An insurer that paid defense costs for a policyholder involved in a liability dispute can recoup those costs if it is later determined that it was not required to defend the case, a divided Supreme Court in Nevada ruled Thursday.
Judgment of the Supreme Court of Nevada Nautilus Insurance Co. v. Access Medical LLC et al derived from a certification decision of the 9th U.S. Circuit Court of Appeals, which noted that the Nevada Supreme Court had not ruled on the matter and that other state courts were inconsistent on the issue of compensation for defense costs.
In the underlying case, filed in a federal court in Nevada, Nautilus, a surplus and surplus insurance entity of WR Berkley Inc. in Scottsdale, Arizona, tried to recover the defense costs they had paid in a dispute over an acid business partnership. Chicago-based Access Medical was facing allegations that it had disrupted the business relationships of a former medical technology sales partner. compensation for defense fees if a court later ruled that it is not liable to cover the underlying claim. A federal court later ruled that coverage was not triggered under the policy. A lower court then ruled that Nautilus would not be reimbursed for defense costs because, among other things, it could not determine that it was entitled to reimbursement under Nevada law.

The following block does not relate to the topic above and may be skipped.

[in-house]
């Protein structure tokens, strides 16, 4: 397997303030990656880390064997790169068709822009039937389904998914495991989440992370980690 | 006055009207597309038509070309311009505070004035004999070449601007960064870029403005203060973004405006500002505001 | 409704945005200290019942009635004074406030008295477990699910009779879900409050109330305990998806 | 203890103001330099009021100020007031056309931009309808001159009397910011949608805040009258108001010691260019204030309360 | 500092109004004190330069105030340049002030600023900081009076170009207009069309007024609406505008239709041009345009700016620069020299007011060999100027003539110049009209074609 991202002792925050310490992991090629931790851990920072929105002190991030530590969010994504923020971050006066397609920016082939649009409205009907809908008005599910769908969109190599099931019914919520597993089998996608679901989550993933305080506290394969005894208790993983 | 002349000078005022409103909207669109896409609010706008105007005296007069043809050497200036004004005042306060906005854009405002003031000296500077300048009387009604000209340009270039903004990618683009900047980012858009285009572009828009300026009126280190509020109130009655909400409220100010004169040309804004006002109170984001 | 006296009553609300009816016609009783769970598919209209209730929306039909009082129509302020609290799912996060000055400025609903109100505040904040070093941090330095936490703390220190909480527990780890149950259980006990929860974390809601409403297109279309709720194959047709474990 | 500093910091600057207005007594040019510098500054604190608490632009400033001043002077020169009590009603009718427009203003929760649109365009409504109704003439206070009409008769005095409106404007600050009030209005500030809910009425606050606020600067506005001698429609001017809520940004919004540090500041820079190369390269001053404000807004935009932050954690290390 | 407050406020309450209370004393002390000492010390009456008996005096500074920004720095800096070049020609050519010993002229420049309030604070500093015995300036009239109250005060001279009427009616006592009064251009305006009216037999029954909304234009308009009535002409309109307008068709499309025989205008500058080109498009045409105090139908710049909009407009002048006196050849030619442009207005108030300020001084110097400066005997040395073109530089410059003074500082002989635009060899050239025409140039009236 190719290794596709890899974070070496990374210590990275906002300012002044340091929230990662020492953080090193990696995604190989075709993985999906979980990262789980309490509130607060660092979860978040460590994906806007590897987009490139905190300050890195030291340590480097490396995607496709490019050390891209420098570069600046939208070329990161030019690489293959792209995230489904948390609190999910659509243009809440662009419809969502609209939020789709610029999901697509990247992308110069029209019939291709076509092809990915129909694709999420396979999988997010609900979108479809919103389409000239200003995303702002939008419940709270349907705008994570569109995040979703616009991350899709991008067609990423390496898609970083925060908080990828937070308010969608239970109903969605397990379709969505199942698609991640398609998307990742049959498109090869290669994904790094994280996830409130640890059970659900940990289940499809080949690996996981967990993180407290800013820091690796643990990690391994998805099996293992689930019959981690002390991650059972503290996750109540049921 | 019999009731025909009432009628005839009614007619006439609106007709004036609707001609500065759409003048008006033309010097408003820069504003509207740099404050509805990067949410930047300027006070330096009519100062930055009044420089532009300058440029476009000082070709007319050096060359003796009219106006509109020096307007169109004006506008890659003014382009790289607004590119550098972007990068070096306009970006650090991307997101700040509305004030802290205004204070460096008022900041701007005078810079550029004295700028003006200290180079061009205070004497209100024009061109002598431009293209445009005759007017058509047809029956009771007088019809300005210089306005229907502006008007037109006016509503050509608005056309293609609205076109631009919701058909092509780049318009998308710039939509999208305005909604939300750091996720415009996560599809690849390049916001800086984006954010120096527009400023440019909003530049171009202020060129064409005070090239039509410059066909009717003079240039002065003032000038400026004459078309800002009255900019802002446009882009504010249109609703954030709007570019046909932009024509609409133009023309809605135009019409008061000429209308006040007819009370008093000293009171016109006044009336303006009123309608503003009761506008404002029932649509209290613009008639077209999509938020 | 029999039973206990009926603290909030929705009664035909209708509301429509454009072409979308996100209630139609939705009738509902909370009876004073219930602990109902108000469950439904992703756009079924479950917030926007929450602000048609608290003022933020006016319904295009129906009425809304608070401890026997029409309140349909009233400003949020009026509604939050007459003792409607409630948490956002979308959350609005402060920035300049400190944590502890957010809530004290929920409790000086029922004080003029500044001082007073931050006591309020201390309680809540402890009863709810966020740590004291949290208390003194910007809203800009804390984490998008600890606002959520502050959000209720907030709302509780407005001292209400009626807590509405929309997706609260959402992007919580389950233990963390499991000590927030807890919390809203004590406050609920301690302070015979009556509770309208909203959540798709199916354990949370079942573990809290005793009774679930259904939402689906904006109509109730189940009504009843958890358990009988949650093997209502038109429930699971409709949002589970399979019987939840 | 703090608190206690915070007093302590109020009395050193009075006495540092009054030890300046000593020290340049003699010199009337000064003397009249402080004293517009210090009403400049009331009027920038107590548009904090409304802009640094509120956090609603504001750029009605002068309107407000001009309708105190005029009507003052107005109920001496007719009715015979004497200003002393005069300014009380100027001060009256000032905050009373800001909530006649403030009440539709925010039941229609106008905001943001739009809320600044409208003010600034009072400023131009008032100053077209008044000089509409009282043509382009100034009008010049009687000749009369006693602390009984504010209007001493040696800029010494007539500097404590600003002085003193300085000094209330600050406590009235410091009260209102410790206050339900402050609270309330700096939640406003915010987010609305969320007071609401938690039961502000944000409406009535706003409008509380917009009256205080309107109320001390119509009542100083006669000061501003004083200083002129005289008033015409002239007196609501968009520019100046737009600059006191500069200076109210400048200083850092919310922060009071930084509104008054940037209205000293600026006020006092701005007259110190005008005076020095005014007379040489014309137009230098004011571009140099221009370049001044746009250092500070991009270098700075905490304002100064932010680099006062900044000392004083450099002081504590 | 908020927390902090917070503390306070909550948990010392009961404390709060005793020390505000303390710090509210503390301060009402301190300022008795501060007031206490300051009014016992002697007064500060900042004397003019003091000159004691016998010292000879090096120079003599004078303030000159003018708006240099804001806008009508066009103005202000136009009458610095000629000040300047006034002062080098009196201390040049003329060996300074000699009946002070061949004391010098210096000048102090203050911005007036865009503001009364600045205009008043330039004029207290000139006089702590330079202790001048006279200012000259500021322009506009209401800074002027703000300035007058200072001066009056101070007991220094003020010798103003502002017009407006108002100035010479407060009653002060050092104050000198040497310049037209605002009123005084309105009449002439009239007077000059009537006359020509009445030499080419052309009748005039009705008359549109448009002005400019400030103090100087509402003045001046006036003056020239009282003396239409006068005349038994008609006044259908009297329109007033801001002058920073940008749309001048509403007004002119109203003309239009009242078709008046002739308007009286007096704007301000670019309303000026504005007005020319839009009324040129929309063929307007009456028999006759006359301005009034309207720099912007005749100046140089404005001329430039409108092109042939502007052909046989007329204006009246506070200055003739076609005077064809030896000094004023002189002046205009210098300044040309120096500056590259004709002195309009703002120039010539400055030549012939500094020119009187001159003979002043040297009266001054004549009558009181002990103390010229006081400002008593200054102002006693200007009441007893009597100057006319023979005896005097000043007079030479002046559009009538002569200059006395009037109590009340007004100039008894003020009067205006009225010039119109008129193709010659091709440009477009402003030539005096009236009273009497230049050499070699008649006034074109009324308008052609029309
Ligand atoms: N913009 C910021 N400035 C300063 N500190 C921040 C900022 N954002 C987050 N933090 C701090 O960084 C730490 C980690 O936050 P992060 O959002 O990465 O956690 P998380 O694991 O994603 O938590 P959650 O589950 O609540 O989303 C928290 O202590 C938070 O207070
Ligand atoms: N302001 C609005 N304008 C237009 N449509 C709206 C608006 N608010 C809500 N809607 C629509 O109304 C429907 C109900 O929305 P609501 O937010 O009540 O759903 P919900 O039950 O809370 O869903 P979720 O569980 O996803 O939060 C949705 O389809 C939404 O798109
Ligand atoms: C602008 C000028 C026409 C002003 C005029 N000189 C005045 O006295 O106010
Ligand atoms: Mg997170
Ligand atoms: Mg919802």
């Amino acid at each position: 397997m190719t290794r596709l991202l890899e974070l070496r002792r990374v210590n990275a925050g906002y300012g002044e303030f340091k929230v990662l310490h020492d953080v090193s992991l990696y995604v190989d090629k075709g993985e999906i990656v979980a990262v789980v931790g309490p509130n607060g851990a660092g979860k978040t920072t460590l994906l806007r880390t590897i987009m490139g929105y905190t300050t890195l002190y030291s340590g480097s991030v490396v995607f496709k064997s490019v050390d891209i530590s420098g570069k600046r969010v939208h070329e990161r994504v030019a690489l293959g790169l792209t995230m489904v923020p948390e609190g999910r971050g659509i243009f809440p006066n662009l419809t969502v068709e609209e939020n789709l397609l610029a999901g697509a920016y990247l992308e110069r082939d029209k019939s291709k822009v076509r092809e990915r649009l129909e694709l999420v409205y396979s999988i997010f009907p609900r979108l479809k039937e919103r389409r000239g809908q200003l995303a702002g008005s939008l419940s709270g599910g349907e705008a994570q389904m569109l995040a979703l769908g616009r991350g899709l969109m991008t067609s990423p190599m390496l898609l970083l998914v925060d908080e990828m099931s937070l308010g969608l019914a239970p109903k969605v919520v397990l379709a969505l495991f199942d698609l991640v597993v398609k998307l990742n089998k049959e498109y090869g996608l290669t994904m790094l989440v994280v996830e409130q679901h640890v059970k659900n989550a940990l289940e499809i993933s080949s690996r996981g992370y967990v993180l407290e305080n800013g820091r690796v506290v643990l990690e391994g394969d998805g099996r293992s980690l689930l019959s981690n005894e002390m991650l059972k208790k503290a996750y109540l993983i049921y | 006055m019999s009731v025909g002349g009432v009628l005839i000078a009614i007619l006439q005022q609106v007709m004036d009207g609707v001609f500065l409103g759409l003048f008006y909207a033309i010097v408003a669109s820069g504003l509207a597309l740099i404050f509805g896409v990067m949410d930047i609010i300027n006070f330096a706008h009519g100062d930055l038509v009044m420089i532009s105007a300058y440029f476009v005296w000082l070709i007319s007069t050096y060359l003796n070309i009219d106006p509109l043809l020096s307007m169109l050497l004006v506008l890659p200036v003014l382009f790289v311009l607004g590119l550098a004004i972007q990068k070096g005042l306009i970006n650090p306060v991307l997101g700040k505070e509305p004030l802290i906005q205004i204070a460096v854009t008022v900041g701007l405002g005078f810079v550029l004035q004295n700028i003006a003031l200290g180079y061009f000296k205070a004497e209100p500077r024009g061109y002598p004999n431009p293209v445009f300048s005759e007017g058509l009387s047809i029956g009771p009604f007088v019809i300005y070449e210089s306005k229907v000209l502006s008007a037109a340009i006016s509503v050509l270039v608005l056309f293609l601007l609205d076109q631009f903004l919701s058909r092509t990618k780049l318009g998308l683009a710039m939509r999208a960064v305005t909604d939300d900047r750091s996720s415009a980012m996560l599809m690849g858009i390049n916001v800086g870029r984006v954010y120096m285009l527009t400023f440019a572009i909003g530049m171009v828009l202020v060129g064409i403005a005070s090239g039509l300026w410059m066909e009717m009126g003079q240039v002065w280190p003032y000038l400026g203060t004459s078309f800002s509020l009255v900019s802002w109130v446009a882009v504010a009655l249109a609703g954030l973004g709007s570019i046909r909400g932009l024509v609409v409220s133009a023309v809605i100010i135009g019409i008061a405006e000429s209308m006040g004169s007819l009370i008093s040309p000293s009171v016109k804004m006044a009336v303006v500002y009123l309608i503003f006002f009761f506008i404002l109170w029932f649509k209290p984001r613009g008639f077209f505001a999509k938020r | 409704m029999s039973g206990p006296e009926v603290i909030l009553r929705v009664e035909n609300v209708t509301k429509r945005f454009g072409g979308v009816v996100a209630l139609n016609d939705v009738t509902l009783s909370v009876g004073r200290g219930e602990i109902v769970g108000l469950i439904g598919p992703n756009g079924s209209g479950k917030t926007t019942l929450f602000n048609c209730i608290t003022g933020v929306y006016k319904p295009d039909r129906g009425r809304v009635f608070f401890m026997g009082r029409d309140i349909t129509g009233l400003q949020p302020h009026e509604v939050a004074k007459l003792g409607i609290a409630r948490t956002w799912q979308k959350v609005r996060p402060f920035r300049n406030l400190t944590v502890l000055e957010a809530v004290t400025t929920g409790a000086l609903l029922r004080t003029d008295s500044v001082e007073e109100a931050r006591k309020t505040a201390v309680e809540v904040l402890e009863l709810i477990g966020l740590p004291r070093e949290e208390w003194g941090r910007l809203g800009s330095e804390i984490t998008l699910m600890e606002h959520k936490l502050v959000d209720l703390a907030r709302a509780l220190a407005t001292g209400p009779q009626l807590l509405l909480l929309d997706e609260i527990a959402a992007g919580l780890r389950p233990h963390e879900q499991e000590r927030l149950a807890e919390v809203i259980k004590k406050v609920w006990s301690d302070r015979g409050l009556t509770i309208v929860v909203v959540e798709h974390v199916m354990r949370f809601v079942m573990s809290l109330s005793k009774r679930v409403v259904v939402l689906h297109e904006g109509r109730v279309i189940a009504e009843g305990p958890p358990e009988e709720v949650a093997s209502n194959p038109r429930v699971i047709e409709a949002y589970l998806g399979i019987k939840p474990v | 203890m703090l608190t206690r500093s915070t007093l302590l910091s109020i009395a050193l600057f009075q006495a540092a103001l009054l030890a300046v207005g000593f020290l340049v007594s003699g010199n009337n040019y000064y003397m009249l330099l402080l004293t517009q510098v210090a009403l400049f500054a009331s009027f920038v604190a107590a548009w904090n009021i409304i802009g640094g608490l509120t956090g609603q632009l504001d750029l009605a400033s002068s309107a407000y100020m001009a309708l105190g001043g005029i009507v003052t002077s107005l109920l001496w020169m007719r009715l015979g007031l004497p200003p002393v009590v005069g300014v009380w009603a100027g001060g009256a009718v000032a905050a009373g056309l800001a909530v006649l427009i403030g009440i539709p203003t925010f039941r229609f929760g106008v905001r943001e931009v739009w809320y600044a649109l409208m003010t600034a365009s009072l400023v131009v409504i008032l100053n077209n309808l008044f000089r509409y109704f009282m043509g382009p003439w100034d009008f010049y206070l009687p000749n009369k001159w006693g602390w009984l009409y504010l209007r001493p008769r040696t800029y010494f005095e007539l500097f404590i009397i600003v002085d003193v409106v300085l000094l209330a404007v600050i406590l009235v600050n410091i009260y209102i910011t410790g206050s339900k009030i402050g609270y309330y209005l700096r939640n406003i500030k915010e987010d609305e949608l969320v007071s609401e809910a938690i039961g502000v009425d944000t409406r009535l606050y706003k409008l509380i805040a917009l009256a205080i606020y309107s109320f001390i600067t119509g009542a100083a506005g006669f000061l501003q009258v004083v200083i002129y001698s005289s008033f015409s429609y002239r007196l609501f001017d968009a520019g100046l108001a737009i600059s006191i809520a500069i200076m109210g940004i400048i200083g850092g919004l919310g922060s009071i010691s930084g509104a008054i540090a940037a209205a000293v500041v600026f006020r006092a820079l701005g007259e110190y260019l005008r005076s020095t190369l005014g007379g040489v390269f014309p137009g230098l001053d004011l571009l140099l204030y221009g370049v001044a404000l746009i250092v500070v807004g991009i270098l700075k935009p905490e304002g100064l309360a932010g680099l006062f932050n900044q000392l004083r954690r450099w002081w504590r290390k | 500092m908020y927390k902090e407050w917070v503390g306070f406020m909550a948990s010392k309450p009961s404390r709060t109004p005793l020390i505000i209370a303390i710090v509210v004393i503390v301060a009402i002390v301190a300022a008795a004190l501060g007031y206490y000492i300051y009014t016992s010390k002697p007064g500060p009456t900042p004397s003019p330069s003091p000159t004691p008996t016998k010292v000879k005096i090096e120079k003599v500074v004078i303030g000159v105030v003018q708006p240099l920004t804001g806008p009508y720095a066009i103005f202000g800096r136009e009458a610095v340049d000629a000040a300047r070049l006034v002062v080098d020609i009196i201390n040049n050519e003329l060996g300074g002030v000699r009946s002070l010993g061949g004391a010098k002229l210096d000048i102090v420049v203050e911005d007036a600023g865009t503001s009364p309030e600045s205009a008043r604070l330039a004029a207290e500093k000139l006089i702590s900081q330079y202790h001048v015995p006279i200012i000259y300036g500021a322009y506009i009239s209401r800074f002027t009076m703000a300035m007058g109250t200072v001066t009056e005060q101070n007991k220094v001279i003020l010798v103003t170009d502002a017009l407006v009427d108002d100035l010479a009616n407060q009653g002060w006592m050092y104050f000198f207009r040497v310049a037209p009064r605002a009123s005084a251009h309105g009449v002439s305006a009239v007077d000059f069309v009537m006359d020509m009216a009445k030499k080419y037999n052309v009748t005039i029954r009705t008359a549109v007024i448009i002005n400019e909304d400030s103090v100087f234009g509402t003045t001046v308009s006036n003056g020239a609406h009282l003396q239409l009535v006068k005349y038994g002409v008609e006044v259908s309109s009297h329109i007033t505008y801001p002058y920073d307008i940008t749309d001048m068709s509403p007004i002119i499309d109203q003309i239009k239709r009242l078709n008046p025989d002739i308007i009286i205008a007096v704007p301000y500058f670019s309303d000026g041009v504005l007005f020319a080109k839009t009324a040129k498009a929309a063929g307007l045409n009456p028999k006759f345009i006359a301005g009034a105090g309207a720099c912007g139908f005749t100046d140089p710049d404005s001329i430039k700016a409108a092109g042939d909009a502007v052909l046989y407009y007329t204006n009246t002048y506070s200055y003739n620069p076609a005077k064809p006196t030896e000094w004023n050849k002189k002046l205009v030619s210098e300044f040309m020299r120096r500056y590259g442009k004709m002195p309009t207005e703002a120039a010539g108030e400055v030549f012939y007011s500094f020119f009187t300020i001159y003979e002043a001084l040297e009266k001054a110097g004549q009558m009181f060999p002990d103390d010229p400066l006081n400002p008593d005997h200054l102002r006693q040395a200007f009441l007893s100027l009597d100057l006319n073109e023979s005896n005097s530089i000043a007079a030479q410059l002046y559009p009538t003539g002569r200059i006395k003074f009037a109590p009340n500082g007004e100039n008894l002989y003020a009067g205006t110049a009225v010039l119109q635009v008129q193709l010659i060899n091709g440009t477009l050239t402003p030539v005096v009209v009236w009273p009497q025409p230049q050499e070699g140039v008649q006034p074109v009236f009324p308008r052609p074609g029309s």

In its 4-3 decision on the refund issue, the Nevada Supreme Court noted that an insurance company that refuses to defend a claim and then loses a coverage dispute may be subject to significant liability.
"This creates a significant deterrent for the insurer to directly deny a defense when there is any possibility ̵
When there is limited time available "it makes sense for the parties to quickly decide what to do and to later decide who has to pay," the court said. "In these circumstances, we conclude that when a court determines that the insurer never had an obligation to defend and the insurer clearly and expressly reserves the right to claim compensation, it is fair to require the policyholder to pay. "
The three dissenting judges said that the insurance policy provided by Nautical to Access Medical covered their" entire insurance policy relationship ", says court documents.
did not contain any provision that allowed for reimbursement of expenses if a court see decided that Nautilus never had an obligation to defend Access Medical, says the dissenting opinion.